What’s yours is mine?

Judges are being more cautious when sharing out divorcing couples’ non-matrimonial assets

As any reader of the press in recent years will know, London has attained the dubious status of ’divorce capital of the world’. This is mainly due to the cases of White (2000) and Miller and McFarlane (2006), which introduced radical new concepts whereby a claimant’s award was no longer to be pegged at the ’bottom line’ level of reasonable ’needs’, but could in many ’big money’ cases extend to a full 50 per cent of the total assets.

This caused particular concern where the money, or some of it, had a ’non-matrimonial’ character, meaning that it was either family money received by gift, inheritance or distribution from trust, or it had been built up before the marriage. Under McFarlane such assets might, particularly in a longer marriage, fall into the general carve-up.

Miller remains the leading authority, emanating as it does from the old House of Lords (now the UK Supreme Court). However, it is six years old. It is therefore worth noting some recent shifts in the underlying law which indicate a more conservative app­roach to non-matrimonial wealth.

The Court of Appeal (CoA) gave judgment in the case of Robson in October 2010. It was held that although the non-matrimonial property (an ­inheritance) should be included in the ’pot’ for division, the court could nonetheless take account of the non-matrimonial character of the inheritance by adjusting away from a 50:50 split. The degree of adjustment would depend on the nature of the inheritance, how long ago it had ­arrived and the degree to which it had been intermingled with the family’s general finances.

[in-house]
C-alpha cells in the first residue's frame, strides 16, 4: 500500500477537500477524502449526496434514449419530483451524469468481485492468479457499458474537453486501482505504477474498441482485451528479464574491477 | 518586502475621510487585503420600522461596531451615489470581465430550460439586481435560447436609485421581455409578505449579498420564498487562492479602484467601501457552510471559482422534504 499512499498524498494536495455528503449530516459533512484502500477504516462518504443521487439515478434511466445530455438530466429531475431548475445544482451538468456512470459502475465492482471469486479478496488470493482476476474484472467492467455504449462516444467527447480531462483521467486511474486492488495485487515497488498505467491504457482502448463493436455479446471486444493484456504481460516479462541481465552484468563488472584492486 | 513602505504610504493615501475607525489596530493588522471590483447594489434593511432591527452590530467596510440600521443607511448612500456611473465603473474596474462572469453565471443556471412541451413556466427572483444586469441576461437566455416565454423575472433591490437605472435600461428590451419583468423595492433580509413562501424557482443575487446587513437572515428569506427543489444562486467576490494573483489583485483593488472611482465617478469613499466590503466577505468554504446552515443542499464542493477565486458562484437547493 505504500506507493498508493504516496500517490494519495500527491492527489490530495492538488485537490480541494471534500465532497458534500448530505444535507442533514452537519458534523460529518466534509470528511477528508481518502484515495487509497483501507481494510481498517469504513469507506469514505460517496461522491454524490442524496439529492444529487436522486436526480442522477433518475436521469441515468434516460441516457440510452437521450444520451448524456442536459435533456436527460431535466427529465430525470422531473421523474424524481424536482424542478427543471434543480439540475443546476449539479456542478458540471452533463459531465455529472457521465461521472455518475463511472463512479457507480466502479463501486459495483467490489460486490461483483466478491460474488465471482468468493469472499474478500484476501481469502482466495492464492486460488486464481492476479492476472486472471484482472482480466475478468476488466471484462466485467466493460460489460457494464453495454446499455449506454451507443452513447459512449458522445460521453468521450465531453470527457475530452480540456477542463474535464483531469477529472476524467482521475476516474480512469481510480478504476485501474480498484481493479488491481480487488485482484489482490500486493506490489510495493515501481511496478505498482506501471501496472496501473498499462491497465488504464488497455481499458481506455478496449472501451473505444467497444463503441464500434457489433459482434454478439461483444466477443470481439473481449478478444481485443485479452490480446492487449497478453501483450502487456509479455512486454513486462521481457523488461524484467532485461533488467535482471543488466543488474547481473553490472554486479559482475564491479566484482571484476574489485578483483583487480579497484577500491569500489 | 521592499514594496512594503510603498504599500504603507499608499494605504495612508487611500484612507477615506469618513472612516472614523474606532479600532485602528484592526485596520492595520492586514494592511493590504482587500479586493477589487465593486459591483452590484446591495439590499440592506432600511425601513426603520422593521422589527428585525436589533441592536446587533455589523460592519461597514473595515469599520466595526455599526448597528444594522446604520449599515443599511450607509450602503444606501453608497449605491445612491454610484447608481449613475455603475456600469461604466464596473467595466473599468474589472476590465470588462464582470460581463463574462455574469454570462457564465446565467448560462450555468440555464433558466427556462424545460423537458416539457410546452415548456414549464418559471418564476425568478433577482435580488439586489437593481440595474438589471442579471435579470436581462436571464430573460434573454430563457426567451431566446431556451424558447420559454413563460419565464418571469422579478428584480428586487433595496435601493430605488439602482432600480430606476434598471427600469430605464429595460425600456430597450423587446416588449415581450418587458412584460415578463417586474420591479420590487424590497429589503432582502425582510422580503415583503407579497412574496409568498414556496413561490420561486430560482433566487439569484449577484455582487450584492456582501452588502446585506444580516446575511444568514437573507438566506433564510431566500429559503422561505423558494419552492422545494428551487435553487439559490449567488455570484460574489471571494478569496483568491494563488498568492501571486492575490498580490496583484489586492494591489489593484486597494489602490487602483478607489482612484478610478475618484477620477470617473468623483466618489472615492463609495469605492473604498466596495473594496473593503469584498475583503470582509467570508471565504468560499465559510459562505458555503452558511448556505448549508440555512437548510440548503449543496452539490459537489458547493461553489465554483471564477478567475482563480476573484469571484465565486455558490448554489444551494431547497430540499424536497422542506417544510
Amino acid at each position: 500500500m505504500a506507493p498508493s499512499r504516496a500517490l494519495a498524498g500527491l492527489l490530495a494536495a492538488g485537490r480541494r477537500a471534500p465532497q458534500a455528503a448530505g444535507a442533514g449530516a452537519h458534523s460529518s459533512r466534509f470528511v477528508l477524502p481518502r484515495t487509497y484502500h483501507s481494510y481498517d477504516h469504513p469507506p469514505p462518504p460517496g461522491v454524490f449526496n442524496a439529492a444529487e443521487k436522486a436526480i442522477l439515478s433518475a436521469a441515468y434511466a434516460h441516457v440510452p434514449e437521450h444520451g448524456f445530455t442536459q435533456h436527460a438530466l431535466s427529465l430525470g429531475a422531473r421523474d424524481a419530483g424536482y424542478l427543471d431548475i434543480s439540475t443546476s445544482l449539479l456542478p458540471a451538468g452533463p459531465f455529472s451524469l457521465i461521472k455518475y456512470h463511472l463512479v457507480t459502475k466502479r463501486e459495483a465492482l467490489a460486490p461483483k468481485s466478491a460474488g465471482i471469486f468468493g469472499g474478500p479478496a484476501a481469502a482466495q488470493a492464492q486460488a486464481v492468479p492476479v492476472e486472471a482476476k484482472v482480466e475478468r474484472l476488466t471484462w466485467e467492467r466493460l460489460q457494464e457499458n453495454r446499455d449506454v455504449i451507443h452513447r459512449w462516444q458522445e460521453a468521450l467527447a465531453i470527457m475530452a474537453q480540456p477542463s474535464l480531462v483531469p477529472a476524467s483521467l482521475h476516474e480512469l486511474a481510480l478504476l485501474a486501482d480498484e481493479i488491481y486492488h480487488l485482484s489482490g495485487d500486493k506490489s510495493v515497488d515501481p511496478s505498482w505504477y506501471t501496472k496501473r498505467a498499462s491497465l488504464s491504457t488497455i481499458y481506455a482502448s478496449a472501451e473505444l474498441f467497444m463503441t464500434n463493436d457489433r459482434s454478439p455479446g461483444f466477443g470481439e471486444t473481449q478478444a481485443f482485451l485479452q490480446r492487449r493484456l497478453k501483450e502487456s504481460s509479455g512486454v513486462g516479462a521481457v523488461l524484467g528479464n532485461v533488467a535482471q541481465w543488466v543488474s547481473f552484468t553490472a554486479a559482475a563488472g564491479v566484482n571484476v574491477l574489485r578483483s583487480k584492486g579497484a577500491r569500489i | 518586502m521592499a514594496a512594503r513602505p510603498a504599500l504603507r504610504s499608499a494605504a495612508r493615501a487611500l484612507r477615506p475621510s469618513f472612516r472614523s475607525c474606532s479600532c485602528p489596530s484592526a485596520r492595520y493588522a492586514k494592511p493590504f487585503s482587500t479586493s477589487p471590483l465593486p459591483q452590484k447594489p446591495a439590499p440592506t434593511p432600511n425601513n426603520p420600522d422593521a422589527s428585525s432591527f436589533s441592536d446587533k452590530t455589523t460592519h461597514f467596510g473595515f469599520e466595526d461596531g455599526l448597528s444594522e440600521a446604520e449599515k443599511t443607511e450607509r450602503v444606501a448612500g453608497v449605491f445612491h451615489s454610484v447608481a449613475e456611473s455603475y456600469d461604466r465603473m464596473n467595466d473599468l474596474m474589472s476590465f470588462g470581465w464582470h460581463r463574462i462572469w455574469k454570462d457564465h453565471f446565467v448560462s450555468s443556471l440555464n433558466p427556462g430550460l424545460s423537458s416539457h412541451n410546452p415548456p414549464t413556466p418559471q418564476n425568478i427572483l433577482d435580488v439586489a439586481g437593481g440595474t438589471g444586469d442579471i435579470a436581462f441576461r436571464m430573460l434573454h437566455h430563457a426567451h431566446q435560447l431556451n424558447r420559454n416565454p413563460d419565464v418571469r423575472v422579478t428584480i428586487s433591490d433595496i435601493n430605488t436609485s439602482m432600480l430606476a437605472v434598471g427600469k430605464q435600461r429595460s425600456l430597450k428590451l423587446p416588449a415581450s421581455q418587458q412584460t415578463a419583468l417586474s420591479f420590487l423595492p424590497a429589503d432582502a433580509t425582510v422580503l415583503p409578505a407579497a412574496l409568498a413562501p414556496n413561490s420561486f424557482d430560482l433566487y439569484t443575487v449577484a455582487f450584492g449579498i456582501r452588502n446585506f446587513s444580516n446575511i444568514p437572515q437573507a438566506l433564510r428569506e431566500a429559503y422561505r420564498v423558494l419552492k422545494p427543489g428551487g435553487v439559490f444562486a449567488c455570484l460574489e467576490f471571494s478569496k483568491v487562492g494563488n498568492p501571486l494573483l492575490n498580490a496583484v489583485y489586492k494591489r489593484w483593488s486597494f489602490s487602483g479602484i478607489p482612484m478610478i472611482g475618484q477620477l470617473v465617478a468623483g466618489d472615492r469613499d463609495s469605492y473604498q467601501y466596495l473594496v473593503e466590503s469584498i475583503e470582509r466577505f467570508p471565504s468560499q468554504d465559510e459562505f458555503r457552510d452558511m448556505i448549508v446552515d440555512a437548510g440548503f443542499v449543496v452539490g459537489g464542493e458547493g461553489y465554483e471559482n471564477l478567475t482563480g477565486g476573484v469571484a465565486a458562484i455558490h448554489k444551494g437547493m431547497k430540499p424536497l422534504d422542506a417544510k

In Jones (2011), the CoA sought first to define the non-matrimonial assets. These were then removed from account and equal sharing was applied to the remainder. Non-matrimonial property would only be brought into the equation if necessary to meet the parties’ needs.

In K v L (2011) the ’non-matrimonial property’ consisted of £57m of shares inherited by the wife. The shares had grown passively in value and had not been intermingled with the matrimonial property. It was also relevant that the parties had lived to a very modest standard. The husband was awarded only 5 per cent of the total assets, which the judge found would meet his needs.

In AR v AR (2011) the total assets amounted to around £24m, of which all but £1m was the husband’s pre-marital and inherited property. The judge felt that to decree that inherited/pre-acquired assets should only be invaded if required to meet the weaker party’s needs (as suggested in K v L) might be too “rigid a framework”. Nonetheless he concluded that wife’s award should be dictated by her needs rather than broader sharing, and awarded her £4.3m.

‘Needs’ will always trump any ­argument to ring-fence inherited or other non-matrimonial property and recent decisions seem to indicate an increased caution about sharing non-matrimonial assets on divorce. There is still no clear rule. In such cases there is no substitute for a pre-­nuptial agreement, which remains the best tool in the wealth ­protection kit.

Victoria Francis, a solicitor specialising in family law at Speechly Bircham, assisted with this article